In less than two years’ time, NASA intends to loft its first unmanned Orion spacecraft on the long-awaited Exploration Flight Test (EFT)-1 mission atop United Launch Alliance’s gigantic Delta IV Heavy booster. The mission, which will rise to a maximum altitude of 3,600 miles—the highest a human-capable vehicle has flown since the end of the Apollo era—will serve to wring out many of Orion’s systems in readiness for its first Exploration Mission in late 2017. NASA took one step toward the EFT-1 goal yesterday (Thursday), by completing the latest in a series of parachute drop tests of a mock-up vehicle at the US Army’s Yuma Proving Ground in Arizona. The test confirmed that Orion could land safely even if one of its two parachutes failed to open during the critical final stages of descent.
“The mock-up vehicle landed safely in the desert and everything went as planned,” said Chris Johnson, one of NASA’s project managers for the Orion parachute assembly system. “We designed the parachute system so nothing will go wrong, but plan and test as though something will so we can make sure Orion is the safest vehicle ever to take humans to space.” Although the 21,000-pound Orion capsule will be fitted with a total of five parachutes—two 23-foot-wide drogues and three 116-foot-wide main canopies—it requires only a single drogue and only two mains to return safely. The others provide a backup capability in the event of a primary failure.
Yesterday’s test encompassed airdropping the Orion mock-up from 25,000 feet and running a simulated failure of one of the drogues. Approximately 30 seconds into the free-fall, the second drogue successfully opened and slowed the vehicle sufficiently for its three main chutes to control the remainder of the descent. But that is not all. When the next parachute test takes place in February, it will run through a simulated failure of one of Orion’s main canopies. And by the time that test takes place, EFT-1 will be a little more than 18 months away from actual realisation.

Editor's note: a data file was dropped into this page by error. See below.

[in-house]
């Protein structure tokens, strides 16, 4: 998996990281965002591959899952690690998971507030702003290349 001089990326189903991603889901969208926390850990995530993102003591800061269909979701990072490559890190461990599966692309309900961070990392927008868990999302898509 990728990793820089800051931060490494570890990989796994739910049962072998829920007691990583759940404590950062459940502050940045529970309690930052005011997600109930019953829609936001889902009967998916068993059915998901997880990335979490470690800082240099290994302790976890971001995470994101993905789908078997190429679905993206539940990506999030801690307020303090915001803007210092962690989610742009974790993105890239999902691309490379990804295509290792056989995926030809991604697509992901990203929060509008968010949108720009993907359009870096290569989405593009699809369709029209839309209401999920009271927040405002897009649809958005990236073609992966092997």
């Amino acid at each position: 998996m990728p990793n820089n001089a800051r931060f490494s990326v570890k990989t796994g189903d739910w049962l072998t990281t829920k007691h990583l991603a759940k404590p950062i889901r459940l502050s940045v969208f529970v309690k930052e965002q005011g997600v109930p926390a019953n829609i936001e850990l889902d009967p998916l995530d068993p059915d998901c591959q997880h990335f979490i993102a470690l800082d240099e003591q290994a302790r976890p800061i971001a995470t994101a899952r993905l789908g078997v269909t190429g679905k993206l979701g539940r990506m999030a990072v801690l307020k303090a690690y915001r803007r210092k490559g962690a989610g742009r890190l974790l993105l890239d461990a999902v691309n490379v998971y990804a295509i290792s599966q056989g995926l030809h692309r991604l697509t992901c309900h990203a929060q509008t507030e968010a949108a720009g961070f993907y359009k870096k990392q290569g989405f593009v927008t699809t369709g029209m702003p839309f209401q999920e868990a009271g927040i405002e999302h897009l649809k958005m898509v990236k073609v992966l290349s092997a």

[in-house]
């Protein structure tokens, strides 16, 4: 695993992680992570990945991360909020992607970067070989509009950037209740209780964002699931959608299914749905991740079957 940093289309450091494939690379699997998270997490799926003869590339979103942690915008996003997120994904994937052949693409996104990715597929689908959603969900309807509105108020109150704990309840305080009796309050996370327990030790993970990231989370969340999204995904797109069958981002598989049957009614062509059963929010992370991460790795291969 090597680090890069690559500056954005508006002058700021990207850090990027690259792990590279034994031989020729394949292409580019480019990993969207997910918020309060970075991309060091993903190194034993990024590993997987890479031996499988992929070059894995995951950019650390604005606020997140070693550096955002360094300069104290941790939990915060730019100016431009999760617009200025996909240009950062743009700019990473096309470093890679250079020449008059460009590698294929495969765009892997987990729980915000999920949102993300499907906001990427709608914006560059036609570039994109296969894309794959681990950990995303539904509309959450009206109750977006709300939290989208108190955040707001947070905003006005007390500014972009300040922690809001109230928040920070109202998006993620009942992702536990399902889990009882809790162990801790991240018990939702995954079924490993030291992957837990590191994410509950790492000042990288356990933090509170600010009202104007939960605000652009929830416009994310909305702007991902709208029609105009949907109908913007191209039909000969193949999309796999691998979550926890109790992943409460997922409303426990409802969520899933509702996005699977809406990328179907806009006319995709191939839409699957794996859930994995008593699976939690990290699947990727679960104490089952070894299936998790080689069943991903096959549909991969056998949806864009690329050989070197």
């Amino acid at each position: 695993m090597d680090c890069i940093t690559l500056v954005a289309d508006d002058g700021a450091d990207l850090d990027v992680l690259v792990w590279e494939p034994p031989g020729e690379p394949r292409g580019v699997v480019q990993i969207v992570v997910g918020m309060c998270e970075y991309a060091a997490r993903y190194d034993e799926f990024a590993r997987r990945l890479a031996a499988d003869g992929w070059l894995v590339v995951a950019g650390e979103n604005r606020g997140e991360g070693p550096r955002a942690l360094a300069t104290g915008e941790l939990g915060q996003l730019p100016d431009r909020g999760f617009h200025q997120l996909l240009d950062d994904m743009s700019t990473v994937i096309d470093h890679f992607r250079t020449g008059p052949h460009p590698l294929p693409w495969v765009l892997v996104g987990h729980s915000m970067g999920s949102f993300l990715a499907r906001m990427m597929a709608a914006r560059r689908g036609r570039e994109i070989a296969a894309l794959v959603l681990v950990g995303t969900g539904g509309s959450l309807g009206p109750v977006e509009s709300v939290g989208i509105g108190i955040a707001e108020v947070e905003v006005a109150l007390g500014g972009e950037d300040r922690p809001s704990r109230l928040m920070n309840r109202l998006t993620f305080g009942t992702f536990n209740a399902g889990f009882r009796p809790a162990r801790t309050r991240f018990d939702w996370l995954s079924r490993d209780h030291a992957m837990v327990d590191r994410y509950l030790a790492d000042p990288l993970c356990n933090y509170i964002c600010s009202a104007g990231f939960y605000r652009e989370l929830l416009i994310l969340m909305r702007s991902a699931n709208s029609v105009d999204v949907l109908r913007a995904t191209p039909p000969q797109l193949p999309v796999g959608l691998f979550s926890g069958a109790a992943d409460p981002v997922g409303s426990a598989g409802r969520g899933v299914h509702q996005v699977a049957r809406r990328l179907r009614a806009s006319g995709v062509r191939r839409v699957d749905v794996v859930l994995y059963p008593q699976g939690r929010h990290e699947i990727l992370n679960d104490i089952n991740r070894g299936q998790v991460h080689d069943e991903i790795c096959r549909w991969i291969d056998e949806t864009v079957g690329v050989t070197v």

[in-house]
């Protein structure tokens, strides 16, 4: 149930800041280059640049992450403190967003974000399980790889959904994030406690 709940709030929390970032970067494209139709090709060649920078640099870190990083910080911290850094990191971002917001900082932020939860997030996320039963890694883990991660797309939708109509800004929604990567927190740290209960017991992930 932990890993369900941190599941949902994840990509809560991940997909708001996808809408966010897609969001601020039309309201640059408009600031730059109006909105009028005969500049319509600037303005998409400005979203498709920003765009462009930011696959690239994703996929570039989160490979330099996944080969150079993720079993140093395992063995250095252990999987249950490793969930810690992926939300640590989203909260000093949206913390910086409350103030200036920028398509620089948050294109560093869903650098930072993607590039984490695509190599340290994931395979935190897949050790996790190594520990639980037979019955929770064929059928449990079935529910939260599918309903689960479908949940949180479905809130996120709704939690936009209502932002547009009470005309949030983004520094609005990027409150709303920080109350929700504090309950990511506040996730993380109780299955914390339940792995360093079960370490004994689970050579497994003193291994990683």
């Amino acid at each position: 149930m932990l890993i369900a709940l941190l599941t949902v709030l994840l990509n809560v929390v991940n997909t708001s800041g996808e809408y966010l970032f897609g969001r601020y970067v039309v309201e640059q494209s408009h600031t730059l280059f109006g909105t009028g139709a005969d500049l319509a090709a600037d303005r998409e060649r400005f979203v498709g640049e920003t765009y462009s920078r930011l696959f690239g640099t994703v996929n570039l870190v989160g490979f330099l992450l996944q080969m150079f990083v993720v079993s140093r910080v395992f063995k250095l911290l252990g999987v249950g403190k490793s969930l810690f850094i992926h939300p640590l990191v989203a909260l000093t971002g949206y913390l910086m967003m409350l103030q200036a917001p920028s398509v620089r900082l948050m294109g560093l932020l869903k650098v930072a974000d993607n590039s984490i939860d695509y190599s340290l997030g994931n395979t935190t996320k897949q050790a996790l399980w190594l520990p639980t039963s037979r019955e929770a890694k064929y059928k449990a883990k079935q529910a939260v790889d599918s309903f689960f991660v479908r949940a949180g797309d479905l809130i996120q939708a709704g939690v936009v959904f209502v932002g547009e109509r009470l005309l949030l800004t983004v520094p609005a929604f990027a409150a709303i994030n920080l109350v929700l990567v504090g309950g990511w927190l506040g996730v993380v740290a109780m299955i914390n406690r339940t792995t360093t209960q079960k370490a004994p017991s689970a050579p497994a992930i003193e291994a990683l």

Tentatively set for September 2014, the unmanned mission has already moved more than a year to the right. It was originally scheduled for next July, but was postponed until December 2013, then the following spring, and now seems to have stabilized with a spot in the third quarter of 2014. Although no specific reasons have been given to explain the slippage, it seems likely that spreading program costs over a longer term were a key factor in the joint decision between NASA and Orion’s prime contractor, Lockheed Martin.
The spacecraft arrived at the Kennedy Space Center’s Operations and Checkout Building from the Michoud Assembly Facility in New Orleans, La. last July, and engineers are presently stepping through a 17-month process to ready it for flight. The EFT-1 mission will begin from Space Launch Complex (SLC)-37 at Cape Canaveral Air Force Station and is expected to consist of a two-orbit test of the Orion crew capsule—powered on this occasion by internal batteries, rather than photovoltaic arrays—with an apogee of 3,600 miles on the second orbit. This will produce a lunar-return re-entry velocity in excess of 20,000 mph to wring out Orion’s heat shield, avionics, and the performance of its parachutes.
This velocity is several thousand miles per hour faster than any human-capable vehicle in the last four decades, and Orion will descend from a peak orbit 15 times higher than the International Space Station. Such high altitude and energy will run its complex heat shield—comprising a thermal protection material known as an Avcoat and Phenolic Impregnated Carbon Ablator on the base of the spacecraft and several hundred tiles, bonded to composite laminate face-sheets on a titanium honeycomb core, on its main backshell.
Although the first Exploration Mission of Orion atop the mammoth Space Launch System (SLS) rocket—presently baselined as an unmanned circumlunar jaunt in December 2017—remains half a decade into the future, the success of EFT-1 is expected to provide significant data to support its more ambitious later voyages. According to NASA’s EFT-1 Fact Sheet, the inaugural mission will enable engineers to better understand the functionality of systems whilst on the launch pad, including fuelling and vehicle stacking, together with the retrieval of the crew module from the Pacific Ocean after splashdown. Moreover, the effort to build the EFT-1 Orion has enabled the space agency to “refine its production and co-ordination processes” as part of what is almost universally acknowledged to be “the world’s most cutting-edge spacecraft”.